<div class="smallfont" style="margin-bottom:2px;">Quote:</div>
<table border="0" cellpadding="6" cellspacing="0" width="99%"><tr><td class="alt2" style="border:1px inset;">Swelling and pain from trauma, surgery, and burns are markedly reduced by bowel tolerance doses of ascorbic acid.</td>
</tr></table></div>

<div style="margin:20px;margin-top:5px;">
<div class="smallfont" style="margin-bottom:2px;">Quote:</div>
<table border="0" cellpadding="6" cellspacing="0" width="99%"><tr><td class="alt2" style="border:1px inset;">Anyone who has done animal surgery other than on humans is impressed by the rapid recovery rate. Humans loaded with ascorbate would appear to recover similarly to the animals which make their own ascorbate in response to stress. In the past, vitamin C administered to patients in hospitals post-operatively has been in trivial amounts never exceeding several grams. I predict that reimplantations of major amputations, even transplant surgeries, and especially fine surgeries of the eyes, ears, or fingers will enjoy a phenomenal increase in success rate when ascorbate is utilized in doses of 100 grams or more per 24 hours.<br><br>
The limited stress-coping mechanisms of humans seems to be the result of rapid ascorbate depletion. With surgery this leads to vascular thrombosis, hemorrhage, infection, edema, drug reactions, shock, adrenal collapse with limited adrenaline and steroid production, etc.<br></td>
</tr></table></div>
The above article also explains how to dose to bowel tolerance.
 

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Sending you hugs and prayers, others have covered the best ways to rebuild your system but it will take time. I suffered an abdominal Hematoma when my son was born(due to a placentala abruption and c-section) and I remember the pain far to clearly, I had never and haven't since experianence pain that bad and I certainly feel for you. Try some sort of natural anti-inflamitory, if that dosn;t work the to be honest a dose of Motrin or Naproxin may help. Inflamation slows healing and if you can keep that to a minamun then your healing will be faster (these are lessons learned after 3c/s)
 

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Discussion Starter · #8 ·
I went back to the dr. yesterday because my pain had increased. Turns out I have an infection starting, which doesn't surprise me in the least. After a major bleed requiring a transfusion, a collapsed lung, acute anemia, and unbearable pain, what else would be the next step? <img alt="" class="inlineimg" src="http://www.mothering.com/discussions/images/smilies/irked.gif" style="border:0px solid;" title="irked">:<br><br>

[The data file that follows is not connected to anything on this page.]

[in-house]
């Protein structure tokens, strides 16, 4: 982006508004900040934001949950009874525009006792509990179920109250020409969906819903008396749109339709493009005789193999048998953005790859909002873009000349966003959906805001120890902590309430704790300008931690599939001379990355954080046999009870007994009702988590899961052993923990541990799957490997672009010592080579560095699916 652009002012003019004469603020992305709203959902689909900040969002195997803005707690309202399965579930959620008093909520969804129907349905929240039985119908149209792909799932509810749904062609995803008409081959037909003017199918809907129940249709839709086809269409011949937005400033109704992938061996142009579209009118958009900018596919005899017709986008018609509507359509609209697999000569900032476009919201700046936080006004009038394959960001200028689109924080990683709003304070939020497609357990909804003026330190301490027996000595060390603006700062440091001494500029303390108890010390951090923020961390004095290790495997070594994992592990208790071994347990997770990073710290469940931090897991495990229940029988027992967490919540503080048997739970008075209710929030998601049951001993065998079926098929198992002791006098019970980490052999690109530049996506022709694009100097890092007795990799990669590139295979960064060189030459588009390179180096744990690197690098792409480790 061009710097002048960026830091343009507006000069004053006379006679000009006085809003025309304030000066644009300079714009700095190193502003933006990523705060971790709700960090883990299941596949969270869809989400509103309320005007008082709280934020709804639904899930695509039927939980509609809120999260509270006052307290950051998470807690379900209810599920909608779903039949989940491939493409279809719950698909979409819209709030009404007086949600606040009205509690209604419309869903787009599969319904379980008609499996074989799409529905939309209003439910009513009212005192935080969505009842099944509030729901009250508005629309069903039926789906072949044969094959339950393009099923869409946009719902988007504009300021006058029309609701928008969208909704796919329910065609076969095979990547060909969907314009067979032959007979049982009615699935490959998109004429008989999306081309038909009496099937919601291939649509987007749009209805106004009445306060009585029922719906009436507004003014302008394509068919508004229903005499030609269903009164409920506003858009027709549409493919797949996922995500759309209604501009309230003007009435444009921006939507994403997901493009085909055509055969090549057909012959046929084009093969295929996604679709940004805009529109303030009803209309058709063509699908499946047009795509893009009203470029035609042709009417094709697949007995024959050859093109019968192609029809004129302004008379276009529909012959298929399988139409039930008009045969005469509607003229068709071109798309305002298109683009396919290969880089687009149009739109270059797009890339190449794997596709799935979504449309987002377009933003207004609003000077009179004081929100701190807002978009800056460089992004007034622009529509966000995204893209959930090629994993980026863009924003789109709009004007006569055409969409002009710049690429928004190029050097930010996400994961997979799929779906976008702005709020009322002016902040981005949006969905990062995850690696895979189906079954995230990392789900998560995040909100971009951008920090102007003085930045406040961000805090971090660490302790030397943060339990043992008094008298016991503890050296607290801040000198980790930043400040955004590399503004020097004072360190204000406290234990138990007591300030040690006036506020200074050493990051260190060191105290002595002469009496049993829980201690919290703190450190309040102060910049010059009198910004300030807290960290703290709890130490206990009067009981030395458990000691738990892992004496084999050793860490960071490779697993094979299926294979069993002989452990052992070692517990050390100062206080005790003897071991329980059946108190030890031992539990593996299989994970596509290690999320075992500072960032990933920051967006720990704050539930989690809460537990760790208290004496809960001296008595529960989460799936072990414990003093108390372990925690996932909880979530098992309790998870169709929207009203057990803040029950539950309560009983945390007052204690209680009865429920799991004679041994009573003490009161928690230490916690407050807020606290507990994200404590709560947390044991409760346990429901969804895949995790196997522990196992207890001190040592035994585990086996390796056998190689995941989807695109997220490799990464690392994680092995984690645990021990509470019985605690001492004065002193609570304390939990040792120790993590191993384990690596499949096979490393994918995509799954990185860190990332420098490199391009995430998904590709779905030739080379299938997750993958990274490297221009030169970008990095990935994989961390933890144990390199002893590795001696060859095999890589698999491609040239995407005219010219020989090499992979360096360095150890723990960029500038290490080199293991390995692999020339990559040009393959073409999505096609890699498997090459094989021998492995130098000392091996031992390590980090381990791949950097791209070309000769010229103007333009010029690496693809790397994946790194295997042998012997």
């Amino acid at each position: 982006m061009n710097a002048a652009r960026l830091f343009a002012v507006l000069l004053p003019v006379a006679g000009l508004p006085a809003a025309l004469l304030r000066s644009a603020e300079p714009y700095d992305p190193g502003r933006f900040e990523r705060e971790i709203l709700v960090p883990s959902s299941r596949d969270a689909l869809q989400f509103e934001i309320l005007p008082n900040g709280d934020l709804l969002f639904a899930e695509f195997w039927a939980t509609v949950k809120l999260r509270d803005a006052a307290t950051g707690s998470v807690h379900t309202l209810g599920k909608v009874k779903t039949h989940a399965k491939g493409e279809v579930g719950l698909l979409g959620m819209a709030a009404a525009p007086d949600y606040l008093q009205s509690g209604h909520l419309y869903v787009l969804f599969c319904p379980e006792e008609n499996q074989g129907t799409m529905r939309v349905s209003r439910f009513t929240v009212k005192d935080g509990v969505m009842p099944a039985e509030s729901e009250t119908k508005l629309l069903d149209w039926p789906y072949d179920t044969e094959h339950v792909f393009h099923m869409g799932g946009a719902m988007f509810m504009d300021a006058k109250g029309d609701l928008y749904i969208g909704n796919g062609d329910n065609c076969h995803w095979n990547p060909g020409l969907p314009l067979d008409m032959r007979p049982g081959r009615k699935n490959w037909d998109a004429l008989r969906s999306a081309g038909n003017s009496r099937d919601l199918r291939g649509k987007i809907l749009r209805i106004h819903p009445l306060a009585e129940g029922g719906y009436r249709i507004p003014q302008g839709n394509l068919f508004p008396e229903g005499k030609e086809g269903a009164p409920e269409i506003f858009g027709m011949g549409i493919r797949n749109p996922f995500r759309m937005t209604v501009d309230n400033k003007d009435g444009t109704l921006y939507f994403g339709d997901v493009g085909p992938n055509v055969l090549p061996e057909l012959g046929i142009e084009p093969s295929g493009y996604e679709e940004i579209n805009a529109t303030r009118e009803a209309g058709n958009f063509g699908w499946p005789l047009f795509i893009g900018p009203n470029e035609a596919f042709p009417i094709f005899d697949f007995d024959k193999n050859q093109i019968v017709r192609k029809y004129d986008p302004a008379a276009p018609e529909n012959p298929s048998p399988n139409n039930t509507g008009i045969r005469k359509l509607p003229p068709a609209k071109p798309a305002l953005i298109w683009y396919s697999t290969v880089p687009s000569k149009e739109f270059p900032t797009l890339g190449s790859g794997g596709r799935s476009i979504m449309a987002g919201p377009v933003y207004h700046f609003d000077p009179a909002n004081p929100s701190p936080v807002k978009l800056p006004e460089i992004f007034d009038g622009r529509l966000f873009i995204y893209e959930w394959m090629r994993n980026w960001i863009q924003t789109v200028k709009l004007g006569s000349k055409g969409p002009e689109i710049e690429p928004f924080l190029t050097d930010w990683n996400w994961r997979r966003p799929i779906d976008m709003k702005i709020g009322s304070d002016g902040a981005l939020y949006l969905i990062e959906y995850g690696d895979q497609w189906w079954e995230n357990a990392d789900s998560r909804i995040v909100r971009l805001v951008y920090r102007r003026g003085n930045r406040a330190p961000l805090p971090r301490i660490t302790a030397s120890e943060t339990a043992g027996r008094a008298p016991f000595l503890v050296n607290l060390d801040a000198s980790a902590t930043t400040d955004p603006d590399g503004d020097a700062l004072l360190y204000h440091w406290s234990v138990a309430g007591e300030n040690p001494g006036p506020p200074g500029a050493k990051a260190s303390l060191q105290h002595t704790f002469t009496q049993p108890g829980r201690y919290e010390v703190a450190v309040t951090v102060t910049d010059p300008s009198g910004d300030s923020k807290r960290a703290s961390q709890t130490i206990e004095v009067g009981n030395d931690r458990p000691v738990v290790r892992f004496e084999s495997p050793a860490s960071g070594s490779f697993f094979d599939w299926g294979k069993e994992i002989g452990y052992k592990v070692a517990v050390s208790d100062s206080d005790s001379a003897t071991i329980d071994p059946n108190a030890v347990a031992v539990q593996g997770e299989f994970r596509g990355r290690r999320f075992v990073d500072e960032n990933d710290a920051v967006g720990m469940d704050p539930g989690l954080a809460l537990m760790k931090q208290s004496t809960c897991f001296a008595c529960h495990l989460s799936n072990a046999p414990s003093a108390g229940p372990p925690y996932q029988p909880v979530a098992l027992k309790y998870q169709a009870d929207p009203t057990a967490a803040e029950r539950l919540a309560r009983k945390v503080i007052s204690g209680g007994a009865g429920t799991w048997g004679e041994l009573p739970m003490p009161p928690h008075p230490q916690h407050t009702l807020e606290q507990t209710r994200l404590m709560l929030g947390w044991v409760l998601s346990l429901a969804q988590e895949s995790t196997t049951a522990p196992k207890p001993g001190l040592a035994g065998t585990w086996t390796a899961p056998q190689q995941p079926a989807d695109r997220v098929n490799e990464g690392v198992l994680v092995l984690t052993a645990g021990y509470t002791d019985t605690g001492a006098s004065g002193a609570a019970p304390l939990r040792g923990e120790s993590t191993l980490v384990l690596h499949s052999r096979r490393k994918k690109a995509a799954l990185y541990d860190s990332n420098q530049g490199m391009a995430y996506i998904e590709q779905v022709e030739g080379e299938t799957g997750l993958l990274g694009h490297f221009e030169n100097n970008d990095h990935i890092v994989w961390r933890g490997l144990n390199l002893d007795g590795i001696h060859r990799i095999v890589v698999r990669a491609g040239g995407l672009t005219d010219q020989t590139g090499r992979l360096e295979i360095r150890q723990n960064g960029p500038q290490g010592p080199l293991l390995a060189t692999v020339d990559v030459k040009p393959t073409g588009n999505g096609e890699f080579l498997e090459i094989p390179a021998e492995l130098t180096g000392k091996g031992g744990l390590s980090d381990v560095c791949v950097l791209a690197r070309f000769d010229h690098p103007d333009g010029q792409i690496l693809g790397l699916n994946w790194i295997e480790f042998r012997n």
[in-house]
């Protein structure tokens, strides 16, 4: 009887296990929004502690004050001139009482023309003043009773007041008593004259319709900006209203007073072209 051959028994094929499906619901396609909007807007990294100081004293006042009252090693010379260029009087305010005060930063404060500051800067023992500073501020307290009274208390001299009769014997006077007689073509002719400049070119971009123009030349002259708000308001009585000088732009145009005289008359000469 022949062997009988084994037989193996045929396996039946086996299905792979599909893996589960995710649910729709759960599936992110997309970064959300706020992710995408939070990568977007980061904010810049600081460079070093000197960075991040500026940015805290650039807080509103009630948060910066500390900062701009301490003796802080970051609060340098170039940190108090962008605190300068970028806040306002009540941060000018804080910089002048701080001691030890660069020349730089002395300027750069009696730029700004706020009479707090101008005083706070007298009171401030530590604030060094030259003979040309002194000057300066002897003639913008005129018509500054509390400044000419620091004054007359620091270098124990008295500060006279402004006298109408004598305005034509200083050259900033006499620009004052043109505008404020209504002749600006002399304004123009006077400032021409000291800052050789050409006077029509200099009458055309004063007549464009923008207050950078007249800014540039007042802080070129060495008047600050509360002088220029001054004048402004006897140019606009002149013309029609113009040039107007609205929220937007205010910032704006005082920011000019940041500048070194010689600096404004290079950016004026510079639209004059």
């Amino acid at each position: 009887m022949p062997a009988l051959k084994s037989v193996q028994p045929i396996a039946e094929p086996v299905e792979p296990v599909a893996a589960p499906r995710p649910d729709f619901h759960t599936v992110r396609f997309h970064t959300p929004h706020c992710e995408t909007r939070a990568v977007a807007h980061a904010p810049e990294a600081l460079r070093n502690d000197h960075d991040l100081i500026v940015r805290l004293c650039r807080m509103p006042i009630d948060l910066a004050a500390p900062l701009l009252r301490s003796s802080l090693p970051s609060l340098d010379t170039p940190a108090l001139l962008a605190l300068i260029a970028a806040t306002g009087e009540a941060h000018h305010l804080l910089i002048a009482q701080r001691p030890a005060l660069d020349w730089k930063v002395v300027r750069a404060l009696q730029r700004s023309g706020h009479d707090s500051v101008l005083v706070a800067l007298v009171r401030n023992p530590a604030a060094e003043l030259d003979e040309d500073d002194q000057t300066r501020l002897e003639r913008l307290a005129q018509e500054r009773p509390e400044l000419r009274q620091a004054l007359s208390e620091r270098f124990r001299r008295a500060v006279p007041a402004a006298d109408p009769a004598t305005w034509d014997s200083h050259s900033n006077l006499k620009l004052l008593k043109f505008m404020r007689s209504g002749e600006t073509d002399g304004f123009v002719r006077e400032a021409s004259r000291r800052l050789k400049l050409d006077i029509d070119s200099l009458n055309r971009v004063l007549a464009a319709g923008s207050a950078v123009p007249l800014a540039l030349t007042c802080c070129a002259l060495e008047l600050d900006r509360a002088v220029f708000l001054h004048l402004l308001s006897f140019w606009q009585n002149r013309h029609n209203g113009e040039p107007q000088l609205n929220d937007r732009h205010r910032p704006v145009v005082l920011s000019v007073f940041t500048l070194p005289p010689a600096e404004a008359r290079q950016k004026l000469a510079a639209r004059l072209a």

But anyway, my dr. called me today with the results of the labs he did yesterday. Now, my crit one week ago today was 17. When I was discharged from the hospital on Saturday it was 26. Pre-op, it was a very happy 40. I have been very concerned about getting my crit up because, although I'm very motivated, know what to do, and got some great advice here, I'm so sick and nauseous so much of the time that I've barely been eating. All I've been able to tolerate are apple juice and apple sauce, baked potato, tapioca pudding, strawberries, and puffed rice cereal. And bland and simple as all that is, and in spite of the fact that I eat tiny amounts every 1-2 hours, I've even barfed up some of that. So imagine my surprise when my dr. told me today that my crit is 37!!! Holy cow! He (the dr.) laughed a little and said my bone marrow was the most efficient he's ever seen.<br><br>
I was so ready for a little good news. <img alt="" class="inlineimg" src="http://www.mothering.com/discussions/images/smilies/winky.gif" style="border:0px solid;" title="Wink">
 

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naking<br><br>
Uptownzoo - I've been wondering how your surgery went! That's one heck of story. You're body has gone through so much - but glad to hear things are improving. <img alt="" class="inlineimg" src="http://www.mothering.com/discussions/images/smilies/thumb.gif" style="border:0px solid;" title="thumbs up"> I am learning a lot over in the Traditional Foods forum - check out there for some ideas on nutritional recovery. it sounds like you have a lot of great family support. Take it easy and let them take care of you!<br><br>
Keep us posted.<br><br><img alt="" class="inlineimg" src="http://www.mothering.com/discussions/images/smilies/hug.gif" style="border:0px solid;" title="hug"><img alt="" class="inlineimg" src="http://www.mothering.com/discussions/images/smilies/hug.gif" style="border:0px solid;" title="hug"><img alt="" class="inlineimg" src="http://www.mothering.com/discussions/images/smilies/hug.gif" style="border:0px solid;" title="hug"><img alt="" class="inlineimg" src="http://www.mothering.com/discussions/images/smilies/hug.gif" style="border:0px solid;" title="hug">